Puerto Rico Finding RecordsEdit This Page

From FamilySearch Wiki

Puerto Rico Gotoarrow.png Finding Records

To find church, civil or other records for your ancestor in Puerto Rico using the FamilySearch catalog, you will need to know the various levels of jurisdictions (government or religious administrative divisions) in Puerto Rico. Only two locality levels are normally used. The country of Puerto Rico is divided into municipalities (municipios), and cities, towns, villages, etc.

Contents

Municipality

Under the municipality level you will find civil registration records. In large cities there may be several offices. Some small towns may not be their own municipality and therefore their records will not be kept in the town. You will need to determine the correct municipality or municipio in order to locate the civil registration records. Municipality records will be located in the FamilySearch catalog under the name of the municipio.

Church

Church records are listed in the catalog under the city or town where the parish is located. A parish is an ecclesiastical jurisdiction where a Catholic priest serves and keeps records. The parish is usually named for a Saint and is located in the largest town in the parish jurisdiction. Large cities may have many parishes while a small town usually only have one.

Place Levels (Jurisdictions)

Places are usually written from smallest to largest on a family group record:

          Bayamón, Bayamón, Puerto Rico

          City/town, County, Country

The Civil Registration records are located a the county level, and you will need to know this to find the civil registration records in the FamilySearch Catalog.

When you want to include the parish, which is especially important in large cities, in your locality field you would write it in the following manner:

           San Mateo, Santurce, San Juan, Puerto Rico

           Parish, City/town, County, Country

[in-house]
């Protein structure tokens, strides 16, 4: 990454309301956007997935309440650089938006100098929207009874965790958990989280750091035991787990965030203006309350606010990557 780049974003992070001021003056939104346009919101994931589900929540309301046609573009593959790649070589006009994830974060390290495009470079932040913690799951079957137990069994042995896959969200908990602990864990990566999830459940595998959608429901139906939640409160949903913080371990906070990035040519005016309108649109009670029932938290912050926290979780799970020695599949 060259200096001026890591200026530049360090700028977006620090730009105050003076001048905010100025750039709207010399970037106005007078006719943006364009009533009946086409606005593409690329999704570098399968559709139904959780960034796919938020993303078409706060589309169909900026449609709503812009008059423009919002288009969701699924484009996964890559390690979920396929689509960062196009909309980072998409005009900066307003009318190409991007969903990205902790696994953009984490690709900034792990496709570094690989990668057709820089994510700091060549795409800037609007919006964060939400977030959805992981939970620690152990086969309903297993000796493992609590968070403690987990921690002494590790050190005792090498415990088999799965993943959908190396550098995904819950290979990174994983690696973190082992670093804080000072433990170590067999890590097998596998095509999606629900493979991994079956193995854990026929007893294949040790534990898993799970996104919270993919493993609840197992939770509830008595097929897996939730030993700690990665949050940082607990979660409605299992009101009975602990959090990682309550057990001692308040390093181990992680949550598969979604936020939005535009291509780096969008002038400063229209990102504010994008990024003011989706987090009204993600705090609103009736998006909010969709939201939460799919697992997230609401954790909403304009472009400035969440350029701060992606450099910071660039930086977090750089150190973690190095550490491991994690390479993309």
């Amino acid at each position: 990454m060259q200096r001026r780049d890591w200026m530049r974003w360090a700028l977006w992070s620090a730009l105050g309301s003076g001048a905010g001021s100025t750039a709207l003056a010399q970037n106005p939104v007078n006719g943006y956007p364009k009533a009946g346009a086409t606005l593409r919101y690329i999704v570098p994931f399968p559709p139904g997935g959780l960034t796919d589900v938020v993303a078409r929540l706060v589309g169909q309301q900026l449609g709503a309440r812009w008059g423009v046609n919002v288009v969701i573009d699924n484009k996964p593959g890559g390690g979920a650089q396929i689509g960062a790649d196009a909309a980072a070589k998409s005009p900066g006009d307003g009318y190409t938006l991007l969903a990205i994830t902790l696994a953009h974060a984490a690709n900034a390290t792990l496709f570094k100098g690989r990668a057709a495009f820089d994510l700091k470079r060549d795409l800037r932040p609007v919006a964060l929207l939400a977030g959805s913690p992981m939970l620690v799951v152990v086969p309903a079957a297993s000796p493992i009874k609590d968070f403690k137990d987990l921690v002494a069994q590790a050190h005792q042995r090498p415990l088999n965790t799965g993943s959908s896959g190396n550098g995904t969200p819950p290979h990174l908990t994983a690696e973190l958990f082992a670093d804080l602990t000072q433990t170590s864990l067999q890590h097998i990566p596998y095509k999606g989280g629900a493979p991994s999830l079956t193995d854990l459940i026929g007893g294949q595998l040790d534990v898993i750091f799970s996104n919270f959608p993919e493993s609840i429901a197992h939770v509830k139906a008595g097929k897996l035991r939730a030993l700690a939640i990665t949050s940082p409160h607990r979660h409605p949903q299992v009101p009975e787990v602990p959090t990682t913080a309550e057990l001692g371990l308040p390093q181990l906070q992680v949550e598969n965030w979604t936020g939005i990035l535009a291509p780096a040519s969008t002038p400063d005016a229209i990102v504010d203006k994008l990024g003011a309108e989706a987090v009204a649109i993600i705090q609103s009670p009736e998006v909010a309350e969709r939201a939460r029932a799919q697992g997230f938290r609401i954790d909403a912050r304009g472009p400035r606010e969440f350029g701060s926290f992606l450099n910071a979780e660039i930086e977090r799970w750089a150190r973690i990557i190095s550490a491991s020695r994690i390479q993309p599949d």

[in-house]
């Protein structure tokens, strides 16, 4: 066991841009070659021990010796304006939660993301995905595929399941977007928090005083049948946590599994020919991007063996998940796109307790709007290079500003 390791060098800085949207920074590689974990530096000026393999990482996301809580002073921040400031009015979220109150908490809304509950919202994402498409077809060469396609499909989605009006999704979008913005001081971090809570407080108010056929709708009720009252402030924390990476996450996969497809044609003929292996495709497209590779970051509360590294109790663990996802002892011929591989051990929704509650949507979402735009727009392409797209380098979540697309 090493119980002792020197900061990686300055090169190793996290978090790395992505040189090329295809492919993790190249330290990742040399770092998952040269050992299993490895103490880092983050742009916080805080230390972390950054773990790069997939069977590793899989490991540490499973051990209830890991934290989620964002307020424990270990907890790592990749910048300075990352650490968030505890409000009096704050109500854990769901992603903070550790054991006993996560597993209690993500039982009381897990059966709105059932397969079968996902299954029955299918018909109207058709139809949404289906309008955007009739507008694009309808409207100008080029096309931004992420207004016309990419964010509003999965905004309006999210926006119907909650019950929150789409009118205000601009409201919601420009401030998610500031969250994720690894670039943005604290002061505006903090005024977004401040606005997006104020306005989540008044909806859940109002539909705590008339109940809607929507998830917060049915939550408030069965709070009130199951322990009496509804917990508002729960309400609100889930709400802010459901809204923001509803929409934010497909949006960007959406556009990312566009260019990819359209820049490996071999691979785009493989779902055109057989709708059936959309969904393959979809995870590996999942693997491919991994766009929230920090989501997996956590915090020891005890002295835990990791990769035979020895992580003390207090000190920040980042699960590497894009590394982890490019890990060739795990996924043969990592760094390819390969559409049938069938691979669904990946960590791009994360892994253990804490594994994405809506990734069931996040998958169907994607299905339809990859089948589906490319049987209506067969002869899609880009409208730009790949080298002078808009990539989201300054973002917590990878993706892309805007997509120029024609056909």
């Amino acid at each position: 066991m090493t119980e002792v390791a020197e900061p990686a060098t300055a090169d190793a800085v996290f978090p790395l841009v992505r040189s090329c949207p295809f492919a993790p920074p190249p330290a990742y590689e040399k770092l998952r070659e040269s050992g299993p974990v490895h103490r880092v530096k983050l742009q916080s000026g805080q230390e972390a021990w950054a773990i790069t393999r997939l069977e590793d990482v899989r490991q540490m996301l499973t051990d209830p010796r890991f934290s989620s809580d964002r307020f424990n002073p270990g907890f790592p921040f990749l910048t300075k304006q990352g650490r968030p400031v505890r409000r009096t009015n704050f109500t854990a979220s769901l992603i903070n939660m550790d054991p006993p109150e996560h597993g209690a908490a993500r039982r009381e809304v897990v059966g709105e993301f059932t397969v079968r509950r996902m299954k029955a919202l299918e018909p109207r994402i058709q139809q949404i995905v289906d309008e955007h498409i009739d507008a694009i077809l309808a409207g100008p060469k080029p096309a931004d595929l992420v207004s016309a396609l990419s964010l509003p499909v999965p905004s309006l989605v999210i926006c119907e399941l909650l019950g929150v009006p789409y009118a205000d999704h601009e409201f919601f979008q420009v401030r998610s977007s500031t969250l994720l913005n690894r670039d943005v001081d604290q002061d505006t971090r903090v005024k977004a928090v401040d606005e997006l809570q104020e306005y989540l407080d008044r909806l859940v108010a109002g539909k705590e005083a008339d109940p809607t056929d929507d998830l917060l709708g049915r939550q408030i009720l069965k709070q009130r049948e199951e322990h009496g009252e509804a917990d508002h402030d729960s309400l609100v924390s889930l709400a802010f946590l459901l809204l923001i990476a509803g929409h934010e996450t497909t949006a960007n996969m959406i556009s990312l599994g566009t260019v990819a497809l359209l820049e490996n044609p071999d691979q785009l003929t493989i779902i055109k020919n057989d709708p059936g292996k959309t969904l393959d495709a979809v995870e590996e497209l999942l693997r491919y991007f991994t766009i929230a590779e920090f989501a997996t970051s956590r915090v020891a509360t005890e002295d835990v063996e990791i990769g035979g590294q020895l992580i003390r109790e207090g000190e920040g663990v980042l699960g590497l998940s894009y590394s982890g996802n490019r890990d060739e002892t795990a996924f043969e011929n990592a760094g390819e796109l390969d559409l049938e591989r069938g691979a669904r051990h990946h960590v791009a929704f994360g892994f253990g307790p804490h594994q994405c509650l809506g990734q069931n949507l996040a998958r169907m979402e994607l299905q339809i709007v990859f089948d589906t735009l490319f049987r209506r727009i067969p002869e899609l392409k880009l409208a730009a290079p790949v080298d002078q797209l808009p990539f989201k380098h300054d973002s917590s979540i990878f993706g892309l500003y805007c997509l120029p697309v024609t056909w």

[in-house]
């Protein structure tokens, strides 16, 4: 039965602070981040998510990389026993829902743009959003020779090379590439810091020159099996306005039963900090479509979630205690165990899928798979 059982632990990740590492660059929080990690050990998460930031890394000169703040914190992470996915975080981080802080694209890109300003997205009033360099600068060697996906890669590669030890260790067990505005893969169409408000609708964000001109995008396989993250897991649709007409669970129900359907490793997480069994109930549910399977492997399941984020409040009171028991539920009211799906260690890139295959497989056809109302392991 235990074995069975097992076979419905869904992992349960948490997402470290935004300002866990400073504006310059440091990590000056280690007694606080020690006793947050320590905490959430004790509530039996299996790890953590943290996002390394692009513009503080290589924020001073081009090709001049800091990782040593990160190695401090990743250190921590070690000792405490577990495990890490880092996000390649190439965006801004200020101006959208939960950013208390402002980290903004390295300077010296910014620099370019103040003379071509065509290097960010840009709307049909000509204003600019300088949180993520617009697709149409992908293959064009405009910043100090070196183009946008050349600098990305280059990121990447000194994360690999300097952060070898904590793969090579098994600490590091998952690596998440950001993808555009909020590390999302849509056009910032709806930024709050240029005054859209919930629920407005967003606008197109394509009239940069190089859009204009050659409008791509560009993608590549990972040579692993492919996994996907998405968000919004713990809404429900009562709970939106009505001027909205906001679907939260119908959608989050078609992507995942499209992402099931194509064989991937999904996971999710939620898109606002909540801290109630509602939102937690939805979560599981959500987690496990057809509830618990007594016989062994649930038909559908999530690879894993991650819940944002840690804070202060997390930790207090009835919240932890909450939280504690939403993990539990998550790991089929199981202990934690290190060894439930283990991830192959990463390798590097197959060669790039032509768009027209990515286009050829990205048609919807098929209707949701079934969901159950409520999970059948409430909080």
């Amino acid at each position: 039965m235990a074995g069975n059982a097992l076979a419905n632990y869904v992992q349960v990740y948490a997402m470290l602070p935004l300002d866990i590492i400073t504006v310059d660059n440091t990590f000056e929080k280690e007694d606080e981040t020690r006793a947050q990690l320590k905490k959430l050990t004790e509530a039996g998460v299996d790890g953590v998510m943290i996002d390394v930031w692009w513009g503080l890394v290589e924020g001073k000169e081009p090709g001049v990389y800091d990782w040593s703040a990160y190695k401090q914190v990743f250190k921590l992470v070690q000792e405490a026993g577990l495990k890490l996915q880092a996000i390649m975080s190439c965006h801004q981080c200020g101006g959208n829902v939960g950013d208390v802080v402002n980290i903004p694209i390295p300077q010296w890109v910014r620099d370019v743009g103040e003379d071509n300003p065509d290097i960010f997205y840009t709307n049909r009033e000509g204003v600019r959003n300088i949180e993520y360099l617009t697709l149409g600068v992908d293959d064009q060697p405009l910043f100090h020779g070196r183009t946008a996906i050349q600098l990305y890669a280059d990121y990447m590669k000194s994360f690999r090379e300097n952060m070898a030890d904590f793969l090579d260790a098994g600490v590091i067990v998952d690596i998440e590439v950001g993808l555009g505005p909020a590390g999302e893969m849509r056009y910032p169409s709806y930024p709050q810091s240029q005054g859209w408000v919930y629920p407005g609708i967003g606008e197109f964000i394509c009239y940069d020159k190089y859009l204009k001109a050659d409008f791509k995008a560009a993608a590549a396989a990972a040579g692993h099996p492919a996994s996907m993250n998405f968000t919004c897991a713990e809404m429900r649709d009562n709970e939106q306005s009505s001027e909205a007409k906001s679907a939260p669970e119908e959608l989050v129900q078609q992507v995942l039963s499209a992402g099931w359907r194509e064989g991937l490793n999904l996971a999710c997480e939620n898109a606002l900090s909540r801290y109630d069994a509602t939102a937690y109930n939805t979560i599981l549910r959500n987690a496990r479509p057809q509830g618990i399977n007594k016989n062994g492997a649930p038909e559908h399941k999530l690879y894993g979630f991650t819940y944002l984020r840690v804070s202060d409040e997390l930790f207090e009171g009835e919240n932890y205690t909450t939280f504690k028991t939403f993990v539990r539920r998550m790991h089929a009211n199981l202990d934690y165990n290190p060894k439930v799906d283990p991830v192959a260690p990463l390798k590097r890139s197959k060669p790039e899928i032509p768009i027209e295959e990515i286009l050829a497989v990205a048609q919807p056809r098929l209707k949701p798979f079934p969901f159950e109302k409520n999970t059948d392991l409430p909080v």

The parish of San Mateo is located in the city of Santurce in the county of San Juan.

To find your localities, see the following sources:

  • A great resource is the Spanish Wikipedia page. It has a page for most of the municipalities of Puerto Rico, that tell you the history of the municipality and from what municpality it was created.
  • Google Maps is a great place to figure out distances between towns.

To find your Catholic parish, see the following sources:

  • You can learn if your ancestor’s town or city had an established parish by checking a Catholic church directory. It will list the archdiocese officials and the dioceses with their parishes, so you can easily determine all nearby parishes. It may include historical information about each parish, and sometimes it provides addresses for parishes, the diocese headquarters, and the diocese archives where additional records may be kept.

If your ancestor came from a large city that had several parishes, you will need to know what section of the city he or she lived in to determine what parish he or she belonged to. However, in a large city such as San Juan, you may find that even if you know the closest parish, sometimes the family went to the cathedral or the parish of a relative in the same city for the baptism of a child. If you do not find the complete family in the home parish, search the surrounding parishes of the city.

If your family lived in a very small village that did not have an established parish, you will need to check a map, church directory, or gazetteer to determine which nearby town had a parish.

Records from FamilySearch

Once you have identified the name and jurisdiction of the town of your ancestors you will want to check the FamilySearch Catalog and FamilySearch Record Collections for records about your ancestors. For more information about how to search the FamilySearch catalog you will want to read Using the FamilySearch Catalog.

To search the catalog, as well as indexed records and images available online from FamilySearch, you will need to visit FamilySearch.org. To find the record collections for Puerto Rico, scroll down the page and click on Caribbean, Central and South America.



 

Need wiki, indexing, or website help? Contact our product teams.


Did you find this article helpful?

You're invited to explain your rating on the discussion page (you must be signed in).

  • This page was last modified on 14 August 2014, at 23:54.
  • This page has been accessed 609 times.